2021 Session – General Legislative Recap: Week of March 19, 2021
This is the 68th day of the 105-day session.
The next cutoff for bills to move from the Opposite House Policy Committee is on Friday, March 26, followed by the Opposite House Fiscal Committee cutoff on Friday, April 2 and the cutoff for bills to pass out of the Opposite house is on Sunday, April 11.
Below is a summary of what occurred this week for your general update.
On Thursday, March 18, Governor Jay Inslee announced that the statewide eviction moratorium will be extended through June 30, 2021.
He also announced that the vaccine eligibility will expand to include:
- Anyone with two or more comorbidities
- Anyone between the ages of 60 and 64
- Anyone living in congregate settings (correctional facilities, group homes for those with disabilities, those experiencing homelessness, etc.)
- Additional workers in congregate settings (restaurants, manufacturing, construction)
By March 31, five million Washingtonians will be eligible for vaccination.
Effectively immediately, visitations at long-term care facilities and nursing homes may resume.
The Governor additionally signed two proclamations this week:
- Proclamation - 20-23.15 – Ratepayer Assistance and Preservation of Essential Service, which extends utility shutoff through July 31, 2021, and
- Proclamation - 20-49.14 – Garnishments, which still prohibits debt garnishment on federal pandemic payments.
To view additional information, click here.
SB 5214 requires the Department of Social and Health Services to allow a time limit extension to the five-year limit for Temporary Assistance for Needy Families for months when the state unemployment rate was 7% or higher. It also applies the bill prospectively and retroactively as of March 1, 2020.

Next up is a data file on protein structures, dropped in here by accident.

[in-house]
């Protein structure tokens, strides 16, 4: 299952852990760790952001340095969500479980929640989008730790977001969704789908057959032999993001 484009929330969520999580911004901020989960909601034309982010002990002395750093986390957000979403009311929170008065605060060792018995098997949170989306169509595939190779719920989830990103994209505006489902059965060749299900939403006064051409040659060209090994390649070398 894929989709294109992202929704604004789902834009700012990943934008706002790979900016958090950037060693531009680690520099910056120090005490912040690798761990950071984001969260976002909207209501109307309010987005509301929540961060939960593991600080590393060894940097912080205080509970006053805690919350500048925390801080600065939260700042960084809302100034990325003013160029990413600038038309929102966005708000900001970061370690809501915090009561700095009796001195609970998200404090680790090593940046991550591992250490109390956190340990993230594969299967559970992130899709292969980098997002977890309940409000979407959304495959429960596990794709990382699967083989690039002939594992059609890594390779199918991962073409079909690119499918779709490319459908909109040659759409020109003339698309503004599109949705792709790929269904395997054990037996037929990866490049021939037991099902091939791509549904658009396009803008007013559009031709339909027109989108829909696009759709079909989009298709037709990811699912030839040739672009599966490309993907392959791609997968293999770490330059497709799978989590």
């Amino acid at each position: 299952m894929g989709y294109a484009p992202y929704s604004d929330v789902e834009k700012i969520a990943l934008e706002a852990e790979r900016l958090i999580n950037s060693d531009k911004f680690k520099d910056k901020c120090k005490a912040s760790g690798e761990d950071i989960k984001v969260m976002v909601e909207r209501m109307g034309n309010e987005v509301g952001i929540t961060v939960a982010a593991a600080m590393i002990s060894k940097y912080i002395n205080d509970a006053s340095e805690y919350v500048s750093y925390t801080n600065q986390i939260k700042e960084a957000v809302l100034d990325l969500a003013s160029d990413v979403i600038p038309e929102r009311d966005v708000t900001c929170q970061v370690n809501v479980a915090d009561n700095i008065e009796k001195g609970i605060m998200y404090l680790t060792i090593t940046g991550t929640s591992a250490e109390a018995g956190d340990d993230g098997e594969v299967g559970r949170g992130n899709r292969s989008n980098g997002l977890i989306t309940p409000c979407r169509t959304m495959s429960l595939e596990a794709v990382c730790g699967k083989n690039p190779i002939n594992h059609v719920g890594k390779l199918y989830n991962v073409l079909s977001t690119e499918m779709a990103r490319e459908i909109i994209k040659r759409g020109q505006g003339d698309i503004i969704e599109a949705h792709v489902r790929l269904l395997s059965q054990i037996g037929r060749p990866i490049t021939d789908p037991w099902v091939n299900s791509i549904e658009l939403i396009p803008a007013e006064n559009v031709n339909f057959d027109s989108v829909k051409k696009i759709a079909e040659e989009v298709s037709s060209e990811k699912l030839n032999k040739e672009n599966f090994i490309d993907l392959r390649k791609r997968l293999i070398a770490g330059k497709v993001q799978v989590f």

5214 came out of the Senate with 29-19 vote with Republicans (and Sen. Mullet) voicing concerns about the implementation date as well as thinking the Federal rule limiting the state's ability to implement some of the provisions in the bill. It has been scheduled for a public hearing on March 23rd in House Housing, Human Services & Veterans.
Senator Keiser prime sponsored SB 5115, which creates an occupational disease presumption, for the purposes of workers' compensation, for frontline employees during a public health emergency. It passed out of the Senate with ease in a 48-1 vote (Sen. Wagoner voted no) but has found some resistance in the House. It had a public hearing in House Labor and Workforce Standards on March 12th, and has been scheduled for executive session twice since but did not move out. It is now scheduled for executive action for a third time on March 24th.
SB 5160, attempts to address landlord-tenant relations by providing certain tenant protections during the public health emergency, providing for legal representation in eviction cases, establishing an eviction resolution pilot program for nonpayment of rent cases, and authorizing landlord access to certain rental assistance programs.
One particular point of contention is subject to appropriations, the court must appoint an attorney for an indigent tenant at any show cause hearing or scheduled trial. Prioritization on the provision of legal representation services must be in those counties in which the most evictions occur, as determined by OCLA. This bill passed out of the Senate on nearly party lines and has had a public hearing in the House. It is scheduled for executive session on March 25th in House Housing, Human Services & Veterans.